--Lysander Spooner

I reject your authoritah!

lee n. field

  • friend
  • Senior Member
  • ***
  • Posts: 13,559
  • tinpot megalomaniac, Paulbot, hardware goon
Re: A Prelude to Taxing Unrealized Income?
« Reply #17 on: March 27, 2024, 09:26:28 PM »
I expect to see this as cryptocurrency becomes more and more valuable, particularly if the BRICS nations follow through with using Bitcoin rather than the USD as an international trade currency.  The current President of Argentina (a Libertarian!  Take that, Peronists!) has basically shut down most of the government and is attempting to stifle horrific inflation by migrating economic activity to the US dollar, while BTC adoption as a store of wealth is picking up heavily in the private sector down there.

Bitcoin is going to hit at least $150K in 2024 (currently flexing at $70k right now, 3 weeks before a major event called "The Halving" that will begin to swell its value more), and is forecast to hit anywhere from $1 million to $4 million by 2030. 

Was wondering what was behind the rise.

Quote
There are a lot of "HODLers" out there

So there's a term for it.  :-).  Still sitting on those from my son's estate.

f
Quote
rom early on in Bitcoin's development, and have hundreds or thousands of BTC.  More interestingly, they don't measure their wealth in terms of USD.  They measure it in how many BTC they hold.  They don't live extravagantly, and only cash out a tenth of a coin here and there to get by through the year.  It's getting to the point where they only have to cash out a few hundredths instead, and possibly a few thousandths if it comes anywhere near that $1 million forecast for 2030.
In thy presence is fulness of joy.
At thy right hand pleasures for evermore.

AZRedhawk44

  • friends
  • Senior Member
  • ***
  • Posts: 13,950
Re: A Prelude to Taxing Unrealized Income?
« Reply #18 on: March 27, 2024, 11:57:46 PM »
Was wondering what was behind the rise.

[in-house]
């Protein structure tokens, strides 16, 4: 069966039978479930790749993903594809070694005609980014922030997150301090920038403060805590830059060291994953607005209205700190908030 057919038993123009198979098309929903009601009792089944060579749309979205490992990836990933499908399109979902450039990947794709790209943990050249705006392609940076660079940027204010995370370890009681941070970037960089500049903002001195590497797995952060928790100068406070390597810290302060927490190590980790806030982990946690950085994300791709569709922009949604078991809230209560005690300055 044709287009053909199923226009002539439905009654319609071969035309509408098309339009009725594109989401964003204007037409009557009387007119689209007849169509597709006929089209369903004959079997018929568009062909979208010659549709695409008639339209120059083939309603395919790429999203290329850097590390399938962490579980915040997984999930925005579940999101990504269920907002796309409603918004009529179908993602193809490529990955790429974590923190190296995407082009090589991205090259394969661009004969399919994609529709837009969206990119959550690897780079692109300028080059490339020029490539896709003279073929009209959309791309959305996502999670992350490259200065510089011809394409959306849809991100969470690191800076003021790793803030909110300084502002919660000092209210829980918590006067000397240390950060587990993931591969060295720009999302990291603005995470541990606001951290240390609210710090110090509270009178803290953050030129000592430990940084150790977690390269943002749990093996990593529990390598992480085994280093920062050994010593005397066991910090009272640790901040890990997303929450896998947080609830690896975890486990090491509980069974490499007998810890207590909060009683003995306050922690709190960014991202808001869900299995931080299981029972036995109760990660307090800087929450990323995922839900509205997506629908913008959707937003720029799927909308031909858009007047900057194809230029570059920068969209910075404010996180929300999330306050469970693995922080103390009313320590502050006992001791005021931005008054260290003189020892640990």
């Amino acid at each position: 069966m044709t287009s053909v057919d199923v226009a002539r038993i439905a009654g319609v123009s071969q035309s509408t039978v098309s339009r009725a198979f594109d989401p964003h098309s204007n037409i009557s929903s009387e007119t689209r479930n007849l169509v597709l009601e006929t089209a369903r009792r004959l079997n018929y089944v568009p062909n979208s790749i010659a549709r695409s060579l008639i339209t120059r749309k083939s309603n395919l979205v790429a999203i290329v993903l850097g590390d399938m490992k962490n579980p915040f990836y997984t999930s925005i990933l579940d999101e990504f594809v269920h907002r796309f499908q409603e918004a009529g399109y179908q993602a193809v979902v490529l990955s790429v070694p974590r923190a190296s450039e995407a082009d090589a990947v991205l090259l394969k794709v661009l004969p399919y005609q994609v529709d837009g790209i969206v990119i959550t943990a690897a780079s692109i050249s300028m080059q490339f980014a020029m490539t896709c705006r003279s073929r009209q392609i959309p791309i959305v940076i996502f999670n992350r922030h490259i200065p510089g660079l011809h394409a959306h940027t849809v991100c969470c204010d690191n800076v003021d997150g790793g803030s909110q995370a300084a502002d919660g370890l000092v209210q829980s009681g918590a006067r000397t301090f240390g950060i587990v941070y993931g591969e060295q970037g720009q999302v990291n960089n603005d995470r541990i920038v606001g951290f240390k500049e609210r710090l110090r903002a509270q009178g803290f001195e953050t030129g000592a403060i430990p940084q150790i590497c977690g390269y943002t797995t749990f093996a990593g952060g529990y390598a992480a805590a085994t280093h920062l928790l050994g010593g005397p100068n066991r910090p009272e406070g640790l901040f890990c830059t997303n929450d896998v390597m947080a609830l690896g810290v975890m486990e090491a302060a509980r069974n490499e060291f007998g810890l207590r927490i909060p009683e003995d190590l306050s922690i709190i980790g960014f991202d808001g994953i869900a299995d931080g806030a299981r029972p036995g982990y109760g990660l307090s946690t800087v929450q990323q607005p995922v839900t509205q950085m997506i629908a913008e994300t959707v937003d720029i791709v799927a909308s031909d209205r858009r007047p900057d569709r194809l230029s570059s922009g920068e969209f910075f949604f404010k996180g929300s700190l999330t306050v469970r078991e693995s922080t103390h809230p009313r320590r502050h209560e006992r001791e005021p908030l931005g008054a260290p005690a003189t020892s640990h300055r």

It's also the approval of Bitcoin ETF's by the SEC earlier this year.

Normally there's a bit of a drawdown prior to a Halving.  And there's never a new all time high right before a Halving (which just happened last week).  Usually, about 12-18 months after a Halving you get a new all time high that is 4 to 8x the prior all time high.  Then there's a draw-down for a bit until the next Halving.

But, that's been purely with nothing but Anarcho-Libertarian hobbyists running the BTC market for the most part.  If you have big Wall Street money in it as well, demand increases considerably and remains constant.

Blackrock and Fidelity have publicly come out and recommended that anywhere from 1% to 5% of a customer's net worth should be in BTC, it's starting to displace gold (or at least augment it).  Privately, Blackrock has been rumored to be suggesting to their large customers to be more aggressive and consider up to a 28% allocation to BTC or other cryptocurrencies.  Saudis are hot on it, Hong Kong is hot on it, Euro markets are hot on it.

There are some VERY INTERESTING numbers coming out of people analyzing the crypto wallets (they're visible on the Blockchain) for Blackrock, Fidelity, and Grayscale funds.  Grayscale is losing customers right and left because of their fee structures, now that they have competition from Blackrock and others.  So they have high outflows which normally would tank the BTC market.  However, demand from the other ETF's is soaking that up and then some.  What's super suspicious is the fact that Blackrock and Fidelity seem to be in collusion on their heavy buy days.  If Blackrock sinks $500M into BTC, Fidelity has a 0 day.  And vice-versa.  The mining algorithm only allows for miners to produce 900 coins a day right now, and these orgs are sucking up 3500 to 8000 a day.  In mid-April, the miners will only be able to produce 450 coins a day (the Halving).

I don't think they can collude once Grayscale runs out of BTC holdings due to running out of bleeding customers (Grayscale accounted for about 50% of daily BTC available for sale).  That's 50% of supply, now take away another 5% due to the Halving.  Grayscale will stop selling either by policy change or running out of fleeing customers sometime in April or May, if they don't do it sooner.

The crypto market is out to displace gold's market cap in this BTC halving cycle (BTC has a market cap of $1.4 trillion, gold is about $12 trillion).  And it's probably out to take a big bite out of global finance (bonds, treasury bills, reserves) in the 2030's.

If you've got it, HODL.  If you don't got it... try and get a tenth of a BTC.  It's $7K right now, well spent IMO.

I'll be shocked if we aren't above $150k by end of summer, and I expect to see a rally to somewhere between $400k and $500k in 2025.  Then there will be doom and gloom in 2026 with a massive market retraction, BTC will shrivel to below $200k (maybe even to $100k) and then the 2028 rally and Halving will drive it over $1,000,000.
"But whether the Constitution really be one thing, or another, this much is certain - that it has either authorized such a government as we have had, or has been powerless to prevent it. In either case, it is unfit to exist."
--Lysander Spooner

I reject your authoritah!